When Radnor Township Police Superintendent William Colarulo scrolled through his emails last week, he came across a message that just about made his blood boil.

It was sent nearly 16 hours after investigators had found Meredith Chapman, an assistant vice president at Villanova University, shot to death in the kitchen of her home on Lowrys Lane. Chapman's killer, Jennair Gerardot, was discovered there, too, dead from a self-inflicted gunshot wound.

"In light of the tragic incident that occurred on Lowry's last night," the email began, "I feel compelled to tell you about something I observed on Saturday."

The author of the email, a neighbor who lived not far from Chapman, explained that she noticed a woman standing near her driveway on the afternoon of April 21. "She had a grim, concerned or worried look, and I thought she might have lost a pet," the neighbor wrote, according to Colarulo.

There was another detail, too. The woman was clutching a pair of binoculars. And she was staring intensely in the direction of Chapman's house.

The scene lasted only for a moment. The woman with the binoculars then climbed into a black SUV with a New Jersey license plate and drove away. The neighbor said she didn't think to call police at the time because the activity didn't seem particularly criminal, just strange.

Investigators later found a pair of binoculars — along with bullets, gloves and ear plugs — in a rented Cadillac that Gerardot, 47, drove from her home in Wilmington to Radnor on the day of the crime.

Gerardot shot Chapman after discovering that the 33-year-old had been having an affair with her husband, Mark Gerardot, 49, a former creative director at the University of Delaware. In the months leading up to the murder-suicide, Jennair expressed despair over the gradual deterioration of her marriage in a string of comments she posted on the neighborhood app NextDoor.

Colarulo and Robert Zienkowski, Radnor Township's manager, both sounded frustrated on Monday as they discussed the public's aversion to calling 911 when they spot something unusual. Each recalled lectures they'd delivered at numerous community meetings about the importance of contacting police.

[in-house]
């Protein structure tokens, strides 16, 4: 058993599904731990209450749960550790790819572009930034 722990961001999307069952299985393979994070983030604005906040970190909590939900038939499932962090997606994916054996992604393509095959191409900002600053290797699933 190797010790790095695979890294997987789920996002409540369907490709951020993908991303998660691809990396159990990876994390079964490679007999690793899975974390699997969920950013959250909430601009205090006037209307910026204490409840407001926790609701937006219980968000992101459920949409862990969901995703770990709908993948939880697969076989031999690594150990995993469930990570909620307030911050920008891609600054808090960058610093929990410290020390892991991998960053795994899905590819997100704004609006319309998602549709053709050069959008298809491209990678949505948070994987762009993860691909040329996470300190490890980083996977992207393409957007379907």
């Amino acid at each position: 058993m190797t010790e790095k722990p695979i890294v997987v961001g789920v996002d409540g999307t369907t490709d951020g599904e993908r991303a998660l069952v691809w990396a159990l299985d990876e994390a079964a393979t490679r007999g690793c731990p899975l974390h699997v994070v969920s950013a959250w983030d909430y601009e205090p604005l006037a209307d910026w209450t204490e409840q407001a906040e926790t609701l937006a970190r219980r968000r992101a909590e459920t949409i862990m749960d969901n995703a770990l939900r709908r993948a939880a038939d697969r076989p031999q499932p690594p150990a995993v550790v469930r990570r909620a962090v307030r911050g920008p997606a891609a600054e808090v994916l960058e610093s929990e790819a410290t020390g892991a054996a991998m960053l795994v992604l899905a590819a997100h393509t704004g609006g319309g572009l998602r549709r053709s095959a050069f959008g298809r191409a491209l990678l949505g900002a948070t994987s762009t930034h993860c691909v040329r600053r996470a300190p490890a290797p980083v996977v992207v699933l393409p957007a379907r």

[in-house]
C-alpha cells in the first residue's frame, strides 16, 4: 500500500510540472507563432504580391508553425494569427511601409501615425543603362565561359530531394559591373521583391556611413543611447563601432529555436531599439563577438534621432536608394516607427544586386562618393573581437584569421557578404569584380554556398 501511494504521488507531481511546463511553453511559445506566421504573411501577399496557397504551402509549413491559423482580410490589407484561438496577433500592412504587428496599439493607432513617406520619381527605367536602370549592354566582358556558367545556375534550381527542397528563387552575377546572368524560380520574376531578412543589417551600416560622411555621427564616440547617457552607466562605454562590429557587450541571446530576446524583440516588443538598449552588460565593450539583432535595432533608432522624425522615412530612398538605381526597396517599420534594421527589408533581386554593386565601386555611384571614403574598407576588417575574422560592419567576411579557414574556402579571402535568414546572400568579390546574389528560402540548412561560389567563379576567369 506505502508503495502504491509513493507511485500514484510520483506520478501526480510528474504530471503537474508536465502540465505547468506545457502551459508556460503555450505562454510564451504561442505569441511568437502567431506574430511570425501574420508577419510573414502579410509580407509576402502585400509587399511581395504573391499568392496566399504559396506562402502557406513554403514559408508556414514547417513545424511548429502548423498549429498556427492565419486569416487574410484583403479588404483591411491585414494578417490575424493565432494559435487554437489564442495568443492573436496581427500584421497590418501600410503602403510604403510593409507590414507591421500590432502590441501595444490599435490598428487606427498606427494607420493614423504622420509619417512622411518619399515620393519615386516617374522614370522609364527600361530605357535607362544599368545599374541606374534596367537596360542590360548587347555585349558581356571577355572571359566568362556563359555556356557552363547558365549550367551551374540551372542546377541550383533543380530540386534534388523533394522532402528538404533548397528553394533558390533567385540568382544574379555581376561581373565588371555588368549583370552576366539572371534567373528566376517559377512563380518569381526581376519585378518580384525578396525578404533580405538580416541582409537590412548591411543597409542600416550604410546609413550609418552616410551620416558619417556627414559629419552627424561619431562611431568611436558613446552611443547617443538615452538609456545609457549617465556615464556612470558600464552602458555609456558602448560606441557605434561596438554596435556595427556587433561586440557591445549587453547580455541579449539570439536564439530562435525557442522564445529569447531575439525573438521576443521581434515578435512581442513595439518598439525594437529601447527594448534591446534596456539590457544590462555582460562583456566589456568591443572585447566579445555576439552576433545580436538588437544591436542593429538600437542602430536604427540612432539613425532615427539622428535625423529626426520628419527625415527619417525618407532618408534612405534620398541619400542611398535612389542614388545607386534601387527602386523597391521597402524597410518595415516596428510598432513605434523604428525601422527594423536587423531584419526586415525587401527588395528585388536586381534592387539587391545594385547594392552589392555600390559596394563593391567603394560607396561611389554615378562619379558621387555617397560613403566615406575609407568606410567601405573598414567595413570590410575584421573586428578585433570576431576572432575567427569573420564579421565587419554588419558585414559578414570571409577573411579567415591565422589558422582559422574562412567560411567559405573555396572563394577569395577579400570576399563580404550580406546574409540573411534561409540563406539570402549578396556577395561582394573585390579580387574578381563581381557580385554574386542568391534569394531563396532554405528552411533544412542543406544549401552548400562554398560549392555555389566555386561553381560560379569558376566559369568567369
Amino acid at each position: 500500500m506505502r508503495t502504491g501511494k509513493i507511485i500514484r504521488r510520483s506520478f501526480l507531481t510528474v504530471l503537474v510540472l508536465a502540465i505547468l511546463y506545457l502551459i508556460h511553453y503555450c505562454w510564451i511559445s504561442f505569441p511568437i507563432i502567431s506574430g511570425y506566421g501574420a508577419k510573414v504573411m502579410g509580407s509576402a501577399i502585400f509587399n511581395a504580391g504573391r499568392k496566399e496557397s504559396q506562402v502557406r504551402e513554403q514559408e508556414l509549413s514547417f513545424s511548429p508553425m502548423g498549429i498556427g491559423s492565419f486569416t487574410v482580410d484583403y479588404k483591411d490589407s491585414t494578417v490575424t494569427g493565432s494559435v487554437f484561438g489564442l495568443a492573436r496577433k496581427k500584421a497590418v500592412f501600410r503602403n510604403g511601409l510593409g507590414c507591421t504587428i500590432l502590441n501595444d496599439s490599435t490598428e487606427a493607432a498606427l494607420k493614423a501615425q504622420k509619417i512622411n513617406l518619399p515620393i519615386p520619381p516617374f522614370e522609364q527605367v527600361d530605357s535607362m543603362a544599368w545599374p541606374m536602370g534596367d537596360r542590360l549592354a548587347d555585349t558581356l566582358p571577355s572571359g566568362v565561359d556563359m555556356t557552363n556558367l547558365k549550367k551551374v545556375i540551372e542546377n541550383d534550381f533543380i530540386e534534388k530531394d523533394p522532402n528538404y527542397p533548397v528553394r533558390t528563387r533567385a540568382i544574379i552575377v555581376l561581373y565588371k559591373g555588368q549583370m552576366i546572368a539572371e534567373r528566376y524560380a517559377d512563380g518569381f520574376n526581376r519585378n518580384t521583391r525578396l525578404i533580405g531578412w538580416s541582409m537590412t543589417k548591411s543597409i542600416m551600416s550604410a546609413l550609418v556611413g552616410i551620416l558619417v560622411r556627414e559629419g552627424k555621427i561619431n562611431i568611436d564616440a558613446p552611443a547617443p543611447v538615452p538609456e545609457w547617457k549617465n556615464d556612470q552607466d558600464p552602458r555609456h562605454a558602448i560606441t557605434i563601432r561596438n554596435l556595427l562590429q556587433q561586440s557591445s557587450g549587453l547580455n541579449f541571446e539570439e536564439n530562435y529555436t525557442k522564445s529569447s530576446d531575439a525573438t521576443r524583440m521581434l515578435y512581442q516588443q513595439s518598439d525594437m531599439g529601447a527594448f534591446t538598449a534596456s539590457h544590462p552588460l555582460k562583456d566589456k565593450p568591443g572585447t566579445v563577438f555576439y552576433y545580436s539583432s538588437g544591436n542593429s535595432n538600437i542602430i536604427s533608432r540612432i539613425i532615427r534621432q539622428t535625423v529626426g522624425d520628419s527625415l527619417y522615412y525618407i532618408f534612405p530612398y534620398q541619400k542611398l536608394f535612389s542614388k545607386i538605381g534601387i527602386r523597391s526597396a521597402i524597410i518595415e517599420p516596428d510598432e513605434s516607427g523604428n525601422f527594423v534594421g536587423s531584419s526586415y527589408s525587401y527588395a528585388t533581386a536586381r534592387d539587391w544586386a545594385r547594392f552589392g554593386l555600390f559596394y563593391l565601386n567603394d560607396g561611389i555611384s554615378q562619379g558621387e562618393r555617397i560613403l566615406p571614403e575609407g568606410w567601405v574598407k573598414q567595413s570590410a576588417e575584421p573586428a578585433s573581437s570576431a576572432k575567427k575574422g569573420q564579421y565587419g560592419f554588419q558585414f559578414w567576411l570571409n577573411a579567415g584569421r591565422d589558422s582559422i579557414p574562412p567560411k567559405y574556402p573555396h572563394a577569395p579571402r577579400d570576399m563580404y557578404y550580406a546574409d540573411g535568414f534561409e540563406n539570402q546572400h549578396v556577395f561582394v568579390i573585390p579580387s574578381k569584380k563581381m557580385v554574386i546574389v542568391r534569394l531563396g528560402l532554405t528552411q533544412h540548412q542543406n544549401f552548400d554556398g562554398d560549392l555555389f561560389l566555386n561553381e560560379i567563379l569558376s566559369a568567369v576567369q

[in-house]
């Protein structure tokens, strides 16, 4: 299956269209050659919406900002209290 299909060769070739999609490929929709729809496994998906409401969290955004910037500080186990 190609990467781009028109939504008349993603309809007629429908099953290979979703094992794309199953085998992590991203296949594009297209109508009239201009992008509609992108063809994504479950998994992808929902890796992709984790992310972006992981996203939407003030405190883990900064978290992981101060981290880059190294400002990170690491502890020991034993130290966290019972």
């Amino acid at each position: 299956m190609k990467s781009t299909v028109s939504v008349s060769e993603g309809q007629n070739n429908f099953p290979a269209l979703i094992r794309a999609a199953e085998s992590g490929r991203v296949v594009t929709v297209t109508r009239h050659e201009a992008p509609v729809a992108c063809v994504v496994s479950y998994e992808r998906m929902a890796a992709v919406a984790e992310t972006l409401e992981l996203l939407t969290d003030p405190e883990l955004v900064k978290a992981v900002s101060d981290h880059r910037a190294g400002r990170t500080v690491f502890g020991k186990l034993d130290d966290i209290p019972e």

"We tell people all the time," Zienkowski said, "but it falls on deaf ears."

Colarulo said residents often tell him they refrain from calling police because they're afraid to bother them with some trivial matter, or to become entangled in an investigation. But tips can be made anonymously, and even small details have a way of carrying unexpected significance.

Had Chapman's neighbor contacted police last weekend, Colarulo said, his officers would have at least paid Chapman a visit and asked a few basic questions.

"Could the results have changed? We'll never know," he said.

There's a chance that Chapman might have offered up some information about Jennair Gerardot.

"Through our investigation, information was revealed to us that would indicate [Jennair] took certain steps to prevent this woman from having any happiness," Colarulo said. He declined to elaborate.

Mark Gerardot, who ventured to Chapman's house on the night of her murder after becoming concerned when she didn't show up for a planned dinner meeting, has cooperated with investigators. He has not responded to requests for comment.

Chapman's family has declined to comment since her death. Last week, they released a statement through a spokesman that read in part:  "We understand that the circumstances of her death are the focus of news attention today, but we have chosen to refrain from participating in these stories because they do not and cannot capture the essence of her life."

Chapman had been married to former Newark City Councilman Luke Chapman. The couple divorced earlier this month, a split her family described as amicable, and friends have said Chapman was excited to begin a new chapter in her life.

Their divorce decree was mailed on April 25 — two days after she was killed.

Staff writer Erin McCarthy contributed to this article.